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Republicans vs. the auto union
Why the Detroit bailout appears DOA
 

“Craven” Senate Republicans killed a bipartisan deal to save GM and Chrysler, said John Judis in The New Republic online, because the United Auto Workers, “desperate for the deal,” agreed only to phased-in, not immediate, cuts in wages and benefits, to the level non-union Japanese auto plants pay in key GOP senators’ home states. It’s “despicable” to let Japanese automakers, who pay union wages in Japan, dictate what U.S. firms pay American workers.

“I’m with the Republicans” on this one, said Maura Kelly in Britain’s The Guardian. The Japanese carmakers are just better. Yes, the U.S. will bleed jobs and money if its auto industry collapses, but it’s “silly” to “temporarily bolster” automakers that have been making bad business and environmental decisions, and even worse cars, for so long.

Republicans aren’t blaming the auto executives, though, said Todd Spangler and Justin Hyde in the Detroit Free Press. They’re blaming the UAW, which over the last decade has spent "more than $10 million to elect Democrats and defeat Republicans”—including several GOP senators now “being asked to save the domestic auto industry from ruination before giving up their seats.”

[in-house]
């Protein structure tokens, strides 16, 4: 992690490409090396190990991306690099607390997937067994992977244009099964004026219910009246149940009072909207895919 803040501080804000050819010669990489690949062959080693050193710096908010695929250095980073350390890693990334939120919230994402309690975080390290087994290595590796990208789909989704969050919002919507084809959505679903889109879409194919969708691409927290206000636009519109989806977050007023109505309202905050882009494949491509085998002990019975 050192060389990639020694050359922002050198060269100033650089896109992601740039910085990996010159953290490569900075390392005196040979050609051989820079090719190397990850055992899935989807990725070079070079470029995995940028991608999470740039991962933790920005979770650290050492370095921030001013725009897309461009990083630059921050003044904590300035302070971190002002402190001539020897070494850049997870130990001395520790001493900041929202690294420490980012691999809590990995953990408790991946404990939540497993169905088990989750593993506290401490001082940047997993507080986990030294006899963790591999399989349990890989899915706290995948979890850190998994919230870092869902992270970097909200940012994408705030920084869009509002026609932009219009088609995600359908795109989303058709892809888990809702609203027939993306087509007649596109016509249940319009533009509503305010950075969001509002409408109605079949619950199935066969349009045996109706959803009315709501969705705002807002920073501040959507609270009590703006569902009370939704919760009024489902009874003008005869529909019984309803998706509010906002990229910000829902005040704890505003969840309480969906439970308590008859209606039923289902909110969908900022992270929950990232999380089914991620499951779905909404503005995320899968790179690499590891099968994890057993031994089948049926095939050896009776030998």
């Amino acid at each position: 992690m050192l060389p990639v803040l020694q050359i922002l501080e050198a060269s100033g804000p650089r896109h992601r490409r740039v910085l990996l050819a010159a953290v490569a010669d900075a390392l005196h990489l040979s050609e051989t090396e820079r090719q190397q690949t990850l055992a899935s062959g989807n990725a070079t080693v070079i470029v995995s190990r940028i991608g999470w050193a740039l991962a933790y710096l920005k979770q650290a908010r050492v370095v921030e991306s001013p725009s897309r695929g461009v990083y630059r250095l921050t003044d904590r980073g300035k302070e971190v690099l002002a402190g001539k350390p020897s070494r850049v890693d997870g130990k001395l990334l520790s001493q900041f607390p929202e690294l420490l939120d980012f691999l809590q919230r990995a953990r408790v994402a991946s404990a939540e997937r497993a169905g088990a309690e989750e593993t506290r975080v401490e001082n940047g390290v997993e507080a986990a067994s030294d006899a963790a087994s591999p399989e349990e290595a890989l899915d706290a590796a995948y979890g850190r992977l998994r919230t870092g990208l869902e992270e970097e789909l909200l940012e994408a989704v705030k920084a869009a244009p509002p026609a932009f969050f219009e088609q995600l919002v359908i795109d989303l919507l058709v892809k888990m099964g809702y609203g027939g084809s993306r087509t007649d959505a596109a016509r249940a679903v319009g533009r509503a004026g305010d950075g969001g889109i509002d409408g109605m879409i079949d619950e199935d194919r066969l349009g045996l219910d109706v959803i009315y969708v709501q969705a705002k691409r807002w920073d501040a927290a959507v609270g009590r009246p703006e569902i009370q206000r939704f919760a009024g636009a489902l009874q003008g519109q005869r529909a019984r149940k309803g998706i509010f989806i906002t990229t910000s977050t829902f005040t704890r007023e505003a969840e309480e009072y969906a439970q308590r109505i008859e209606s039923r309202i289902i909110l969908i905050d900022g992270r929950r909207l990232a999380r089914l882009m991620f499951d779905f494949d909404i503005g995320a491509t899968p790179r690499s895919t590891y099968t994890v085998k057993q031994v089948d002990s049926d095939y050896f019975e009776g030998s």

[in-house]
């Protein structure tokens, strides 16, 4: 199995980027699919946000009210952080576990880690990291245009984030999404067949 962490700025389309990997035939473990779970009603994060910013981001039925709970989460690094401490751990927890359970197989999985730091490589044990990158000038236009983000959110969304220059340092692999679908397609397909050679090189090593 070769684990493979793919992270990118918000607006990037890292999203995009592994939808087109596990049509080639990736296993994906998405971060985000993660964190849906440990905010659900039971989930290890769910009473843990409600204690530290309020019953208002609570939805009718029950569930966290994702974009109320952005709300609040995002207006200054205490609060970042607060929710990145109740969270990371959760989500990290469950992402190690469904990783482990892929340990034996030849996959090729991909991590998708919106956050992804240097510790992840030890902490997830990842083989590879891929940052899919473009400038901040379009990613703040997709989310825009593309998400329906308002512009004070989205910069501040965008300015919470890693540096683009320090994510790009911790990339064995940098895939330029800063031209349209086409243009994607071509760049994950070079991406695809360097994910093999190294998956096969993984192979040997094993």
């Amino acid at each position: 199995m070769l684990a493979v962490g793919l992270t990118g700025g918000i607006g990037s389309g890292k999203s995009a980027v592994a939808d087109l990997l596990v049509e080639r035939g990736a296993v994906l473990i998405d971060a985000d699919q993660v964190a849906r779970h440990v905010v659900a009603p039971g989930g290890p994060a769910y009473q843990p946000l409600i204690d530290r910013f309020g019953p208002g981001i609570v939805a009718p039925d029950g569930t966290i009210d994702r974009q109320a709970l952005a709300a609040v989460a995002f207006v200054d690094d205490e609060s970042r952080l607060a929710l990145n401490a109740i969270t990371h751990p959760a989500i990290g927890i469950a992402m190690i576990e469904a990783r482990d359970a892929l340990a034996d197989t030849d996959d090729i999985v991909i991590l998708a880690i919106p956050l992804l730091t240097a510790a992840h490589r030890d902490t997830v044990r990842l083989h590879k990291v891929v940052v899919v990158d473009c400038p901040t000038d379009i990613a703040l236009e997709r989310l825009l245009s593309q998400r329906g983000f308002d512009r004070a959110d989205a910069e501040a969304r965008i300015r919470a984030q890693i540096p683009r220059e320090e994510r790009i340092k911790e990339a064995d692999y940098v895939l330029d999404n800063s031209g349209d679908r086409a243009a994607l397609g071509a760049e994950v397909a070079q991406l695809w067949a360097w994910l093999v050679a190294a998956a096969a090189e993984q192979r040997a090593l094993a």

Yes, but the automakers themselves have long supported the GOP over Democrats, “sometimes by more than a 3-to-1 ratio,” said Ken Bensinger in the Los Angeles Times. Now they’ve “discovered just how little loyalty that investment strategy had bought them.”

From “a cynical, purely political” standpoint, the GOP should have supported this bailout, said Dan Riehl in Riehl World View. Because it didn’t, the party is “now known as the only reason the American auto industry went down the tubes”—and “all for a measly $15 billion.” It would have been better to hold fire until January, when GM asks for lots more money and Democrats overreach.

 

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